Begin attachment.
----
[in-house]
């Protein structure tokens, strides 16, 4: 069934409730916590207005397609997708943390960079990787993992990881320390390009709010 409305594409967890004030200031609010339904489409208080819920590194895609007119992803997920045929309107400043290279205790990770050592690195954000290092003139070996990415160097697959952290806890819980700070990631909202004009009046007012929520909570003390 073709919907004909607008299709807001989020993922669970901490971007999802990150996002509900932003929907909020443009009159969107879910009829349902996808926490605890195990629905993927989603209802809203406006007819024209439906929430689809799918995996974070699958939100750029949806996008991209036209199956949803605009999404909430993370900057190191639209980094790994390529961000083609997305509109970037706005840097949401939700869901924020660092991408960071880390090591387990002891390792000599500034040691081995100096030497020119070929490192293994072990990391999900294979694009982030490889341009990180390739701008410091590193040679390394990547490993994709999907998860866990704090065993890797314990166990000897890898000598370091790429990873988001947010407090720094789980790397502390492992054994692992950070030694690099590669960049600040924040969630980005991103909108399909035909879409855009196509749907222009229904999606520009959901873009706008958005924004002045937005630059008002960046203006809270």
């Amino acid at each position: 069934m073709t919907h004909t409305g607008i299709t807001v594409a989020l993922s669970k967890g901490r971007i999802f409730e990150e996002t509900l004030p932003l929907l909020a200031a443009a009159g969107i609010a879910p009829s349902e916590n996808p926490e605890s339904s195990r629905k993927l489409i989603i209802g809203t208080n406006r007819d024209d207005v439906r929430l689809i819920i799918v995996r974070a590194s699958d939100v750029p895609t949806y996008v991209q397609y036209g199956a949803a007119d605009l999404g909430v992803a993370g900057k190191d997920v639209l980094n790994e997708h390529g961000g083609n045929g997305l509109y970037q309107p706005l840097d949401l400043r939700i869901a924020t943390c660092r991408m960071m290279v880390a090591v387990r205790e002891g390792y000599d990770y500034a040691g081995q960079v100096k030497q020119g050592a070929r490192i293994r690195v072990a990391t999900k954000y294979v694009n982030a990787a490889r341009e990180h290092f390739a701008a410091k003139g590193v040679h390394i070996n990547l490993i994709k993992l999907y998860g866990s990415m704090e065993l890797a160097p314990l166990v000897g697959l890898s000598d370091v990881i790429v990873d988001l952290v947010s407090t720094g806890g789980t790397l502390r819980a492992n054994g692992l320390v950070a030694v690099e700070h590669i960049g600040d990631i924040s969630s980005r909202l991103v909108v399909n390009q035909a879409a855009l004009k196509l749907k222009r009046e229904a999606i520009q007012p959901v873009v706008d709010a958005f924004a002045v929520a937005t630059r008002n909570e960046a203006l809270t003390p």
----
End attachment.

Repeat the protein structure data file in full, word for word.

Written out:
[in-house]
């Protein structure tokens, strides 16, 4: 069934409730916590207005397609997708943390960079990787993992990881320390390009709010 409305594409967890004030200031609010339904489409208080819920590194895609007119992803997920045929309107400043290279205790990770050592690195954000290092003139070996990415160097697959952290806890819980700070990631909202004009009046007012929520909570003390 073709919907004909607008299709807001989020993922669970901490971007999802990150996002509900932003929907909020443009009159969107879910009829349902996808926490605890195990629905993927989603209802809203406006007819024209439906929430689809799918995996974070699958939100750029949806996008991209036209199956949803605009999404909430993370900057190191639209980094790994390529961000083609997305509109970037706005840097949401939700869901924020660092991408960071880390090591387990002891390792000599500034040691081995100096030497020119070929490192293994072990990391999900294979694009982030490889341009990180390739701008410091590193040679390394990547490993994709999907998860866990704090065993890797314990166990000897890898000598370091790429990873988001947010407090720094789980790397502390492992054994692992950070030694690099590669960049600040924040969630980005991103909108399909035909879409855009196509749907222009229904999606520009959901873009706008958005924004002045937005630059008002960046203006809270």
């Amino acid at each position: 069934m073709t919907h004909t409305g607008i299709t807001v594409a989020l993922s669970k967890g901490r971007i999802f409730e990150e996002t509900l004030p932003l929907l909020a200031a443009a009159g969107i609010a879910p009829s349902e916590n996808p926490e605890s339904s195990r629905k993927l489409i989603i209802g809203t208080n406006r007819d024209d207005v439906r929430l689809i819920i799918v995996r974070a590194s699958d939100v750029p895609t949806y996008v991209q397609y036209g199956a949803a007119d605009l999404g909430v992803a993370g900057k190191d997920v639209l980094n790994e997708h390529g961000g083609n045929g997305l509109y970037q309107p706005l840097d949401l400043r939700i869901a924020t943390c660092r991408m960071m290279v880390a090591v387990r205790e002891g390792y000599d990770y500034a040691g081995q960079v100096k030497q020119g050592a070929r490192i293994r690195v072990a990391t999900k954000y294979v694009n982030a990787a490889r341009e990180h290092f390739a701008a410091k003139g590193v040679h390394i070996n990547l490993i994709k993992l999907y998860g866990s990415m704090e065993l890797a160097p314990l166990v000897g697959l890898s000598d370091v990881i790429v990873d988001l952290v947010s407090t720094g806890g789980t790397l502390r819980a492992n054994g692992l320390v950070a030694v690099e700070h590669i960049g600040d990631i924040s969630s980005r909202l991103v909108v399909n390009q035909a879409a855009l004009k196509l749907k222009r009046e229904a999606i520009q007012p959901v873009v706008d709010a958005f924004a002045v929520a937005t630059r008002n909570e960046a203006l809270t003390p």